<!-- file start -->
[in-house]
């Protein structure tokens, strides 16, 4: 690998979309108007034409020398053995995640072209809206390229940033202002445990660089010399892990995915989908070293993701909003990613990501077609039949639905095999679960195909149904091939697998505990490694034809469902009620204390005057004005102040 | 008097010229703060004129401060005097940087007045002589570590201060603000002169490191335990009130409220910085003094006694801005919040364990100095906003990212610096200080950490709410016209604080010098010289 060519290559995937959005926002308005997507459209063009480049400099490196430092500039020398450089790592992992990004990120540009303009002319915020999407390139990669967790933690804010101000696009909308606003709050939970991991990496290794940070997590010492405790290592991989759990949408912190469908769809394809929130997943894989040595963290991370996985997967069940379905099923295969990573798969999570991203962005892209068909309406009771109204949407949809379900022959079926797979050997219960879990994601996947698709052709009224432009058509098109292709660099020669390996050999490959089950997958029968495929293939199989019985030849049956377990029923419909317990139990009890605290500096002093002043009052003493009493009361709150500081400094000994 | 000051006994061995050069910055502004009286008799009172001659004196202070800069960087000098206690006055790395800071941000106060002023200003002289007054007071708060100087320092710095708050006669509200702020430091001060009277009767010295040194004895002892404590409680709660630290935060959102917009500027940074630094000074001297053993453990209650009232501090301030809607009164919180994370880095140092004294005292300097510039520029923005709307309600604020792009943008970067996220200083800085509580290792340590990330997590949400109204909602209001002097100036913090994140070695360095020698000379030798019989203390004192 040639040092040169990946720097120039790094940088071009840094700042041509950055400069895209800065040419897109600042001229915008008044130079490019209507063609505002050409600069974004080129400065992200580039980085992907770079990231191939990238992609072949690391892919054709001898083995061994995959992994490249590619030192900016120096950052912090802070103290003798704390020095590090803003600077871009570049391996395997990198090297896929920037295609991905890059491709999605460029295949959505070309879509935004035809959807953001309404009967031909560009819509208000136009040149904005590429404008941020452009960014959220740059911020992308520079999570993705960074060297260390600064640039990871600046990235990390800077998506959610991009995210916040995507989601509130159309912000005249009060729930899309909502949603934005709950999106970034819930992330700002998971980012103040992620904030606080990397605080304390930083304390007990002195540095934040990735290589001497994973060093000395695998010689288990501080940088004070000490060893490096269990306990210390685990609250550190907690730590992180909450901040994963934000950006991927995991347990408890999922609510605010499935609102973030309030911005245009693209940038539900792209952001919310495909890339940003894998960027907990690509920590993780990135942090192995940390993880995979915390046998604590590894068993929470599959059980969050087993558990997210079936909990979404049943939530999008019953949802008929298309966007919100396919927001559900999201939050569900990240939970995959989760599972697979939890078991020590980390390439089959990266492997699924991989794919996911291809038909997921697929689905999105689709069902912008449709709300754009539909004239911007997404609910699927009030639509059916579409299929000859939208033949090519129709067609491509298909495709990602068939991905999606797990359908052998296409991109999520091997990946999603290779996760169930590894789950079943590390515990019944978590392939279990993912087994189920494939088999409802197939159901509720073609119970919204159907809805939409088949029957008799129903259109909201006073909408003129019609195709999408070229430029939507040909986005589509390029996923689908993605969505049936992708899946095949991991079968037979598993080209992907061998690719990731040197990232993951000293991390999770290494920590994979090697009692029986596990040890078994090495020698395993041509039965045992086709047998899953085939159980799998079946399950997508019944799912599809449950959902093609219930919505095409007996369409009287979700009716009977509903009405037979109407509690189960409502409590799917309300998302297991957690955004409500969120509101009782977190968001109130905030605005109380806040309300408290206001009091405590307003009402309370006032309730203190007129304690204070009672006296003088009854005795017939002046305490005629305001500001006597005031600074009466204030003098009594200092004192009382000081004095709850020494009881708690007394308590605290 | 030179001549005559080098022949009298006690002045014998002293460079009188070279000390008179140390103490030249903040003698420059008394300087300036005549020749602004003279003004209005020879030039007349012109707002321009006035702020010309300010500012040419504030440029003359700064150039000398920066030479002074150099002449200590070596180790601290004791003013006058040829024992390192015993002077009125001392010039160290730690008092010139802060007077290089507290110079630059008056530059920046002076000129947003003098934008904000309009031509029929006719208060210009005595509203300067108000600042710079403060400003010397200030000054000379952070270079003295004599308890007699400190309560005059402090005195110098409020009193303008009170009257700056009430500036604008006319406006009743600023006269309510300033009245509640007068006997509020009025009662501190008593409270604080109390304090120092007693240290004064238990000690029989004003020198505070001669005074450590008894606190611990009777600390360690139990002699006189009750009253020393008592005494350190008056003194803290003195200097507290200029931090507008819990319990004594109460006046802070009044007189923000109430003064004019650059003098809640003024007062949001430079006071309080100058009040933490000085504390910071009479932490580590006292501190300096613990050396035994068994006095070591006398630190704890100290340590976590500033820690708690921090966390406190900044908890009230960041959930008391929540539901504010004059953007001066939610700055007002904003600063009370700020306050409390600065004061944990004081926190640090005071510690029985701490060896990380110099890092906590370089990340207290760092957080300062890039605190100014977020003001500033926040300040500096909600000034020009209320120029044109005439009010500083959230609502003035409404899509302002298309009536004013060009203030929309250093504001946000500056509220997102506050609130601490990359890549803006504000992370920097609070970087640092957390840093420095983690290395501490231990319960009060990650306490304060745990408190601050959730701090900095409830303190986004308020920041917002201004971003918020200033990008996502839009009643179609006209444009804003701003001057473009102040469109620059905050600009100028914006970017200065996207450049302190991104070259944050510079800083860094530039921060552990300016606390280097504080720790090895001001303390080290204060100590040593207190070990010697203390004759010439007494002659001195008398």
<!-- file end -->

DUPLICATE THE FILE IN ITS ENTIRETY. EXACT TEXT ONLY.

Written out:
[in-house]
């Protein structure tokens, strides 16, 4: 690998979309108007034409020398053995995640072209809206390229940033202002445990660089010399892990995915989908070293993701909003990613990501077609039949639905095999679960195909149904091939697998505990490694034809469902009620204390005057004005102040 | 008097010229703060004129401060005097940087007045002589570590201060603000002169490191335990009130409220910085003094006694801005919040364990100095906003990212610096200080950490709410016209604080010098010289 060519290559995937959005926002308005997507459209063009480049400099490196430092500039020398450089790592992992990004990120540009303009002319915020999407390139990669967790933690804010101000696009909308606003709050939970991991990496290794940070997590010492405790290592991989759990949408912190469908769809394809929130997943894989040595963290991370996985997967069940379905099923295969990573798969999570991203962005892209068909309406009771109204949407949809379900022959079926797979050997219960879990994601996947698709052709009224432009058509098109292709660099020669390996050999490959089950997958029968495929293939199989019985030849049956377990029923419909317990139990009890605290500096002093002043009052003493009493009361709150500081400094000994 | 000051006994061995050069910055502004009286008799009172001659004196202070800069960087000098206690006055790395800071941000106060002023200003002289007054007071708060100087320092710095708050006669509200702020430091001060009277009767010295040194004895002892404590409680709660630290935060959102917009500027940074630094000074001297053993453990209650009232501090301030809607009164919180994370880095140092004294005292300097510039520029923005709307309600604020792009943008970067996220200083800085509580290792340590990330997590949400109204909602209001002097100036913090994140070695360095020698000379030798019989203390004192 040639040092040169990946720097120039790094940088071009840094700042041509950055400069895209800065040419897109600042001229915008008044130079490019209507063609505002050409600069974004080129400065992200580039980085992907770079990231191939990238992609072949690391892919054709001898083995061994995959992994490249590619030192900016120096950052912090802070103290003798704390020095590090803003600077871009570049391996395997990198090297896929920037295609991905890059491709999605460029295949959505070309879509935004035809959807953001309404009967031909560009819509208000136009040149904005590429404008941020452009960014959220740059911020992308520079999570993705960074060297260390600064640039990871600046990235990390800077998506959610991009995210916040995507989601509130159309912000005249009060729930899309909502949603934005709950999106970034819930992330700002998971980012103040992620904030606080990397605080304390930083304390007990002195540095934040990735290589001497994973060093000395695998010689288990501080940088004070000490060893490096269990306990210390685990609250550190907690730590992180909450901040994963934000950006991927995991347990408890999922609510605010499935609102973030309030911005245009693209940038539900792209952001919310495909890339940003894998960027907990690509920590993780990135942090192995940390993880995979915390046998604590590894068993929470599959059980969050087993558990997210079936909990979404049943939530999008019953949802008929298309966007919100396919927001559900999201939050569900990240939970995959989760599972697979939890078991020590980390390439089959990266492997699924991989794919996911291809038909997921697929689905999105689709069902912008449709709300754009539909004239911007997404609910699927009030639509059916579409299929000859939208033949090519129709067609491509298909495709990602068939991905999606797990359908052998296409991109999520091997990946999603290779996760169930590894789950079943590390515990019944978590392939279990993912087994189920494939088999409802197939159901509720073609119970919204159907809805939409088949029957008799129903259109909201006073909408003129019609195709999408070229430029939507040909986005589509390029996923689908993605969505049936992708899946095949991991079968037979598993080209992907061998690719990731040197990232993951000293991390999770290494920590994979090697009692029986596990040890078994090495020698395993041509039965045992086709047998899953085939159980799998079946399950997508019944799912599809449950959902093609219930919505095409007996369409009287979700009716009977509903009405037979109407509690189960409502409590799917309300998302297991957690955004409500969120509101009782977190968001109130905030605005109380806040309300408290206001009091405590307003009402309370006032309730203190007129304690204070009672006296003088009854005795017939002046305490005629305001500001006597005031600074009466204030003098009594200092004192009382000081004095709850020494009881708690007394308590605290 | 030179001549005559080098022949009298006690002045014998002293460079009188070279000390008179140390103490030249903040003698420059008394300087300036005549020749602004003279003004209005020879030039007349012109707002321009006035702020010309300010500012040419504030440029003359700064150039000398920066030479002074150099002449200590070596180790601290004791003013006058040829024992390192015993002077009125001392010039160290730690008092010139802060007077290089507290110079630059008056530059920046002076000129947003003098934008904000309009031509029929006719208060210009005595509203300067108000600042710079403060400003010397200030000054000379952070270079003295004599308890007699400190309560005059402090005195110098409020009193303008009170009257700056009430500036604008006319406006009743600023006269309510300033009245509640007068006997509020009025009662501190008593409270604080109390304090120092007693240290004064238990000690029989004003020198505070001669005074450590008894606190611990009777600390360690139990002699006189009750009253020393008592005494350190008056003194803290003195200097507290200029931090507008819990319990004594109460006046802070009044007189923000109430003064004019650059003098809640003024007062949001430079006071309080100058009040933490000085504390910071009479932490580590006292501190300096613990050396035994068994006095070591006398630190704890100290340590976590500033820690708690921090966390406190900044908890009230960041959930008391929540539901504010004059953007001066939610700055007002904003600063009370700020306050409390600065004061944990004081926190640090005071510690029985701490060896990380110099890092906590370089990340207290760092957080300062890039605190100014977020003001500033926040300040500096909600000034020009209320120029044109005439009010500083959230609502003035409404899509302002298309009536004013060009203030929309250093504001946000500056509220997102506050609130601490990359890549803006504000992370920097609070970087640092957390840093420095983690290395501490231990319960009060990650306490304060745990408190601050959730701090900095409830303190986004308020920041917002201004971003918020200033990008996502839009009643179609006209444009804003701003001057473009102040469109620059905050600009100028914006970017200065996207450049302190991104070259944050510079800083860094530039921060552990300016606390280097504080720790090895001001303390080290204060100590040593207190070990010697203390004759010439007494002659001195008398």